Hello, my name is Victoria Horn, and for at least twenty years of my twenty-two-year life, I was afraid to compliment anyone.
If you know me at all, this probably will not surprise you. As someone who has received a 100 percent introvert rating on the Meyers-Briggs test (a feat they all said was impossible), I have not been the most forthcoming with people about how I feel about them or what I think about them or pretty much anything that could end in my face giving Bob the Tomato from “Veggie Tales” a run for his money. I also know I am not alone in my reluctance to take a risk and tell (for example) Abbey Slattery she is the woman you want to be when you grow up.
Last week, I was scrolling through the Twitterverse (and procrastinating reading a 200-page book for my lit class) when I happened upon this poem by Jordan Randall: “If you think someone is kind of awesome / I think you should tell them today. / If you’re obsessed with their hair / and the way they roll their eyes / I think you should tell them today. / If you think their laugh is everything / and you want to hear it everyday / I’m saying— / if you want this person’s laugh / to be your ringtone / I think you should go ahead / and tell them today. / If you’ve been thinking of someone / in every line and every word / I think you should tell them today. / I promise / it absolutely cannot wait until tomorrow.”
Randall posted this poem from his poetry collection with the caption, “Wrote this as a reminder to myself that the kind things I think about people mean absolutely nothing if they don’t know them too.” I do not know about you, but I was absolutely floored by Randall’s conviction—and absolutely horrified by my selfishness. Kindness can easily shrivel into greed when you never pour it out to anyone but yourself.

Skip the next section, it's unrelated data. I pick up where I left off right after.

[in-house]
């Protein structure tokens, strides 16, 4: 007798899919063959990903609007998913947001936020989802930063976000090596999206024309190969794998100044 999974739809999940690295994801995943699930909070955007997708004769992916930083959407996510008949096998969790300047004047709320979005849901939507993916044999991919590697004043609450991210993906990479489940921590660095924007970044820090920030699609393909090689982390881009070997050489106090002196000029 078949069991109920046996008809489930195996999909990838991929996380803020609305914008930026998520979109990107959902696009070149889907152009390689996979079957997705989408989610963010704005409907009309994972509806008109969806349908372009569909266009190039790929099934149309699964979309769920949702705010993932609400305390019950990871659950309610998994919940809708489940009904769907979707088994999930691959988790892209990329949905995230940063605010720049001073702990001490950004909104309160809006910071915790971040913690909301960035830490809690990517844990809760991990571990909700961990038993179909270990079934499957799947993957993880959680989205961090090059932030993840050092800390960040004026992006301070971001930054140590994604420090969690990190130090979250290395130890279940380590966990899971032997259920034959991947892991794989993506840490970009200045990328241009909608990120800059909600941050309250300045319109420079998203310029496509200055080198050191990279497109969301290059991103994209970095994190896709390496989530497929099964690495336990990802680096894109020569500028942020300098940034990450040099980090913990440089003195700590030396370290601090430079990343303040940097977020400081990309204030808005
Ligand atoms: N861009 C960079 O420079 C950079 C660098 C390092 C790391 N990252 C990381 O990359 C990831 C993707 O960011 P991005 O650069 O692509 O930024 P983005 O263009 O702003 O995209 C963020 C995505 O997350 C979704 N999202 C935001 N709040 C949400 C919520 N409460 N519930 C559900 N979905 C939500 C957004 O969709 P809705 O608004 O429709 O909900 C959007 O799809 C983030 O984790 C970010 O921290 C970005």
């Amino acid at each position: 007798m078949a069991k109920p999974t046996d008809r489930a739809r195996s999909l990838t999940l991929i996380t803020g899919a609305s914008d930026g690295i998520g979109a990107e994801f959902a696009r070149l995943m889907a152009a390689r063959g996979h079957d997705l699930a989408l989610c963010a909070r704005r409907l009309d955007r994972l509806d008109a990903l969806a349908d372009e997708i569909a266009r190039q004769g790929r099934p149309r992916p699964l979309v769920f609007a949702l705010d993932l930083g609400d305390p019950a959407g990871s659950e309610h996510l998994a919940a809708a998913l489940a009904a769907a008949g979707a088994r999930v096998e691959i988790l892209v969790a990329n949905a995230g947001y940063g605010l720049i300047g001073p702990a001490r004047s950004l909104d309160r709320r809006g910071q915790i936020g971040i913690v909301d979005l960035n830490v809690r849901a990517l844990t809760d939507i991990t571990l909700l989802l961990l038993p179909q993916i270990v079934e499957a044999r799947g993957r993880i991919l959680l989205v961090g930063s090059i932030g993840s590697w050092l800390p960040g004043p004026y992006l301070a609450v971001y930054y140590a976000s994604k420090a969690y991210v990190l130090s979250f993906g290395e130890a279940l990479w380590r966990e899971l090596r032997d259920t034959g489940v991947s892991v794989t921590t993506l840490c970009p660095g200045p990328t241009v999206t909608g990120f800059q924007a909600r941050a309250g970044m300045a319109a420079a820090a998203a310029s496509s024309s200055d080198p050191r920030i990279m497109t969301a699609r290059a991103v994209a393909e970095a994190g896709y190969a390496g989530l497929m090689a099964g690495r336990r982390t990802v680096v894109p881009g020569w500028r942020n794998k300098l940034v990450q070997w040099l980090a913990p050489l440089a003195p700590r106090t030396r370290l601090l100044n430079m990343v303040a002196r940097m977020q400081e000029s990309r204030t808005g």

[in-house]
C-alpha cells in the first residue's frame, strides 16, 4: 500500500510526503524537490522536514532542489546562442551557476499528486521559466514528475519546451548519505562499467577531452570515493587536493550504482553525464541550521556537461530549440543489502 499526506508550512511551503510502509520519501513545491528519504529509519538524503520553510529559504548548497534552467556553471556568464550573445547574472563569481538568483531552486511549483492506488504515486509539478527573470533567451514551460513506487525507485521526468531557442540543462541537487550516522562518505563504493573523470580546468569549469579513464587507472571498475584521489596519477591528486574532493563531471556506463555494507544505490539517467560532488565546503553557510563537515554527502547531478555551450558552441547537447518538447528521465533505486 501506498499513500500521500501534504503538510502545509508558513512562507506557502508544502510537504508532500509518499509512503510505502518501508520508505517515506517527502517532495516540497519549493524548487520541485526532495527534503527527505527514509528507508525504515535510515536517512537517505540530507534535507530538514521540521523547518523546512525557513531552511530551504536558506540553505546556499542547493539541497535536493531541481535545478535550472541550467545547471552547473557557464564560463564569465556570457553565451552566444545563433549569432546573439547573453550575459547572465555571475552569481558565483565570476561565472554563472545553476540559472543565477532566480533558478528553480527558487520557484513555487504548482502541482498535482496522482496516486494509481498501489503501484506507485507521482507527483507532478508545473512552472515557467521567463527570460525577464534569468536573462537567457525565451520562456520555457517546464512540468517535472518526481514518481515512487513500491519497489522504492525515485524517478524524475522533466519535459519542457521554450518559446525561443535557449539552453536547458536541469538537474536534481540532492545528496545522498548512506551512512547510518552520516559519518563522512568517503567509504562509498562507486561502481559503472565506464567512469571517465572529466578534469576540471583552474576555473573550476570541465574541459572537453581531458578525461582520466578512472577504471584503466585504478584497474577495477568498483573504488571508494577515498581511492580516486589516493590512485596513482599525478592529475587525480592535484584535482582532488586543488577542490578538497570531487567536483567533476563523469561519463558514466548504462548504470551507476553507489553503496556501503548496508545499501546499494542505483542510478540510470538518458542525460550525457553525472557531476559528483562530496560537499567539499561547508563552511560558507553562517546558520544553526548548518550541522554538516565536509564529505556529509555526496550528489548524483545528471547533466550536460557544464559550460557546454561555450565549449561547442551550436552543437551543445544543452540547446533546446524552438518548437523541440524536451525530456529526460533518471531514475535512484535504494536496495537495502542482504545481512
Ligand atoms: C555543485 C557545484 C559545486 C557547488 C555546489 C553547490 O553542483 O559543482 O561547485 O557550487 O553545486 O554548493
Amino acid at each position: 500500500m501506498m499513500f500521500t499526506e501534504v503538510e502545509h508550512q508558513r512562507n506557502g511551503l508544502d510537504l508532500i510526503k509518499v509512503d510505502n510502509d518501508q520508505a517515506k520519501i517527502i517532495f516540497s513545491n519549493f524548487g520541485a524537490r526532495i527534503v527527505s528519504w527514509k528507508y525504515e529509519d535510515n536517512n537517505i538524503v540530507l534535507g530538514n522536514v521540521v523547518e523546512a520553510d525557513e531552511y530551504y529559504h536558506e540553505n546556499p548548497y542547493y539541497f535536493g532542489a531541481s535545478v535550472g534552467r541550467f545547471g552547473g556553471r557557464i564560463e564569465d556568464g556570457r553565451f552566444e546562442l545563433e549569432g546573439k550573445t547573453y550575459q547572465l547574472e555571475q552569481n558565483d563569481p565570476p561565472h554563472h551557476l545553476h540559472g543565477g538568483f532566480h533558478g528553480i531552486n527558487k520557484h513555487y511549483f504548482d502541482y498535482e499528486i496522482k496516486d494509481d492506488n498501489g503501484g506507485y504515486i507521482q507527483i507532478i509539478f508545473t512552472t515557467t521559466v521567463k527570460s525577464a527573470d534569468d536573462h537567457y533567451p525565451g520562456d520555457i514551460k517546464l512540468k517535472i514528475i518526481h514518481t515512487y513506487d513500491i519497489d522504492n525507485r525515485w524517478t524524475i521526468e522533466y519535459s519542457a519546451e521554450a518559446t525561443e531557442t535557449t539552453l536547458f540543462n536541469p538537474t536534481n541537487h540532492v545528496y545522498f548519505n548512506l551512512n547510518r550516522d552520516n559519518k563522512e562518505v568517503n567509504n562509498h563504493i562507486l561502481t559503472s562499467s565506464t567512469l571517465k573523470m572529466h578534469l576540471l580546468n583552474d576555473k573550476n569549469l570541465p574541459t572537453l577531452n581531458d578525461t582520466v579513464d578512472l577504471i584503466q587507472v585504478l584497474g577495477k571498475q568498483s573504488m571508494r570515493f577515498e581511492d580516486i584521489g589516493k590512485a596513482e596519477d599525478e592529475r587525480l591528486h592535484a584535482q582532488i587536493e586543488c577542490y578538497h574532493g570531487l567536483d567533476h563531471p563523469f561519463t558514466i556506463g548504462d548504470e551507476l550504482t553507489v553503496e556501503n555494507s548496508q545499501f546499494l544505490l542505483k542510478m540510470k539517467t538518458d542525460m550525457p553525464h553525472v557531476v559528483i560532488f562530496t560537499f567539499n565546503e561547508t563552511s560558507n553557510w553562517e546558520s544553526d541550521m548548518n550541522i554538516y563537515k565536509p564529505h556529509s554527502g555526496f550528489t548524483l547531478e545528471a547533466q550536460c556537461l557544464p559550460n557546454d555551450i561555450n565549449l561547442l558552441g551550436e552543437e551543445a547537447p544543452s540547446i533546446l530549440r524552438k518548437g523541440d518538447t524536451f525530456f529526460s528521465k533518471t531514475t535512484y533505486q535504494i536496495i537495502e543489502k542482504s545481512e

Since coming to Northwestern almost four years ago, I have come into contact with so many cool people, and as I have grown from a pale little wallflower into a big blooming rose amid a garden of Red Raiders, I have somehow found myself lucky enough to call those cool people my friends. I know God has more to do with that than my weird self did, but I also know that I never would have gathered this bouquet of brilliant people if I had not approached each of them with the simple desire to tell them, for example, that their song on Cabaret Night made me cry, or they have good taste in books or their Praise and Worship message spoke into my heart with God’s wisdom.
As terrifying as it is to approach a stranger so vulnerably, those were some of the most rewarding risks I have ever taken. It did not pay off every time, but even if you do not gain a friend from every interaction, I believe you gain something even more valuable: a greater sense of what it means to love all people with the same unconditional love as that dead God-man on the cross.